Focusing was variable: the bulb assembly could be adjusted in a vertical axis by moving the tubular bulb holder within the lantern's canopy; a simple locking screw held it in place. The bulb's filament was positioned at the lowest point of the wings for correct focusing, a relatively easy task.

the esla bi-multi group "a" two-way 180° straight in my collection

facing profile

This lantern (and associated bracket) were a gift from Jesse, a specialist in antique lighting, who had found this website helpful. Therefore its history isn't known.

front profile

The glass was in good condition and the lampholder was complete. So restoration was just a simple process of stripping off the old paint, repositioning the lampholder for the large Derby 100 lamp, rustproofing, undercoating and repainting.

trailing profile

The lantern and bracket had one single coat of original silver paint. No other colour scheme was found.


During repainting, the etched letters identifying the lantern's angular schedule were revealed. These read:

REG No 736776 180° STRAIGHT

BRITISH PAT No 228294/23

This revealed it to be the rare 180° configuration. Interestingly no peak angle below the horizontal was specified (usually 7½° for Group 'A' lanterns) and the rare circular ESLA was used.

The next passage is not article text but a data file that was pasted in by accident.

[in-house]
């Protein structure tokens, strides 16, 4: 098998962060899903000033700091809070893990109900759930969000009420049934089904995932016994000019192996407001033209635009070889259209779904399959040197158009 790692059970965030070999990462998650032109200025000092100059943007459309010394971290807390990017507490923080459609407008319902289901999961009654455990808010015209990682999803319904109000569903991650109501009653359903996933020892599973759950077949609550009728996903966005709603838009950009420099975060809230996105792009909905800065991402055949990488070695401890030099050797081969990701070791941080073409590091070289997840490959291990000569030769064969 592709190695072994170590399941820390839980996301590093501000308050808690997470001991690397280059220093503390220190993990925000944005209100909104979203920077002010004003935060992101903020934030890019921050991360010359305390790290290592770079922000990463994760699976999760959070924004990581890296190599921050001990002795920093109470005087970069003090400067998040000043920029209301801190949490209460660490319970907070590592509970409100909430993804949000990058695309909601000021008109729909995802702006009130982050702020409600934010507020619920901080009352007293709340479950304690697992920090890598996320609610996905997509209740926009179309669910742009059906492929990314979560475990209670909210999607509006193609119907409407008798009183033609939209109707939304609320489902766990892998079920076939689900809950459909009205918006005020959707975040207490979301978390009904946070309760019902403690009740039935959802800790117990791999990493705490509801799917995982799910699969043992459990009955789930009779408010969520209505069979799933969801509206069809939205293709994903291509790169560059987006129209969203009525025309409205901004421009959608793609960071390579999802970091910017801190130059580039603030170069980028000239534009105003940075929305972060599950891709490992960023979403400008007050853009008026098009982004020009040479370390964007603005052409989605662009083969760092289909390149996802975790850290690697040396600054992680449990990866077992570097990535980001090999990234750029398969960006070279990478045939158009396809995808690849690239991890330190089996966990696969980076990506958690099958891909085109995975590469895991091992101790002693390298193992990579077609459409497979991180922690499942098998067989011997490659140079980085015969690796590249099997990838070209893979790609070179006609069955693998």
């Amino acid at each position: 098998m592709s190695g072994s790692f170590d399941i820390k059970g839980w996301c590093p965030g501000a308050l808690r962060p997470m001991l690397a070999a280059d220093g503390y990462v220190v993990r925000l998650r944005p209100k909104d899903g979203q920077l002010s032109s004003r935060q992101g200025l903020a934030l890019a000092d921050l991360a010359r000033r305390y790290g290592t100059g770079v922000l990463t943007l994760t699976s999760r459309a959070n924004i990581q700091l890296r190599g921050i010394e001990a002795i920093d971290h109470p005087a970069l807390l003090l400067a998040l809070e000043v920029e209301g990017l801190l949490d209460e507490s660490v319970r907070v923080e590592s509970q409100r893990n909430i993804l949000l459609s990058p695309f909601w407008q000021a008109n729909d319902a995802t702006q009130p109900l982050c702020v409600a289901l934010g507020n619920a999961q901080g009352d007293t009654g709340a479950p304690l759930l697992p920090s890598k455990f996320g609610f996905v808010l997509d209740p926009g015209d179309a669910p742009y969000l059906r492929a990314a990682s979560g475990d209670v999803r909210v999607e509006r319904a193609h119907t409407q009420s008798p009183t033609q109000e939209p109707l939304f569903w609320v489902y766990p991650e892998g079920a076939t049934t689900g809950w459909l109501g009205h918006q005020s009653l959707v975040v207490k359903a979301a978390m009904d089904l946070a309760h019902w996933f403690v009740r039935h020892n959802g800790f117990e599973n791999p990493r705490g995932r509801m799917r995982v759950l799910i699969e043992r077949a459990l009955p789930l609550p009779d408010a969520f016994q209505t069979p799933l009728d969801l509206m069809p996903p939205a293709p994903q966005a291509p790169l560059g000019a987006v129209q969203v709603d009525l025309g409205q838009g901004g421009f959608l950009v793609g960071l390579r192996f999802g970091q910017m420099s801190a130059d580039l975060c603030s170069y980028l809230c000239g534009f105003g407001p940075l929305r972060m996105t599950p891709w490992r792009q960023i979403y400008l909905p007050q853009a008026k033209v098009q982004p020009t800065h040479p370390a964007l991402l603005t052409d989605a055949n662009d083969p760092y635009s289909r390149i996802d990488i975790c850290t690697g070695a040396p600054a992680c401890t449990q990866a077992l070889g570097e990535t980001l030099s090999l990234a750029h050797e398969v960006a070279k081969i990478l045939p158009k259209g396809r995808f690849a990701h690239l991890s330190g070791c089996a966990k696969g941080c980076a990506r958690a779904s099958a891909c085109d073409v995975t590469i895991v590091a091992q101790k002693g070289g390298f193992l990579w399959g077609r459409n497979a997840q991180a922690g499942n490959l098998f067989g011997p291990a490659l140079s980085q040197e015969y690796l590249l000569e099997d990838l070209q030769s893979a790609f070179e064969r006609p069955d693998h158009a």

pedestrian view

The lantern has been fitted with a Derby 100 bulb, the original specification for this lantern (which shows how small this lantern is when compared to its larger Group "AL" siblings).


The lantern had the familar ESLA configuration of three rows with ten columns. As it was the 180° version then there was no space for any centre glass facets.

It was retained on its original Lucy bracket.

esla bi-multi group "a" two-way 180° straight: as aquired

This bracket and lantern was a gift from a specialist in antique lighting. Having found this website useful, and having this bracket spare, he offered it to me for free. Many thanks Jesse.

The lantern turns out to be a very rare variant of the ESLA Bi-Multi Group 'A' Two-Way range. Removing the paint from the lantern's canopy revealed the following:

REG No 736776 180° STRAIGHT

BRITISH PAT No 228294/23


  1. As a rare 180° ESLA it produced straight beams of light in an axial-asymmetric distribution, so it wouldn't have been used for side-of-road lighting. Therefore, as it's mounted on a swan-neck bracket, I believe this lantern would've be used to light a footpath. Additionally, the orientation of the lantern isn't important, which is why it haven't got the PATH and ROAD directions etched on the canopy.

  2. The extremely rare circular ESLA logo is used. I've only seen this on one other lantern. Unfortunately I don't have enough information yet to be able to date the lantern from its use.

The bracket (believed to be by Lucy) is also interesting: the ball-and-monkey-tail finial is quite rare, the bracket curvature is non-standard, and the front of the fuse box is fitted with a toggle switch. (Originally a lamplighter would've used a long pole to switch the lantern on and off by this switch).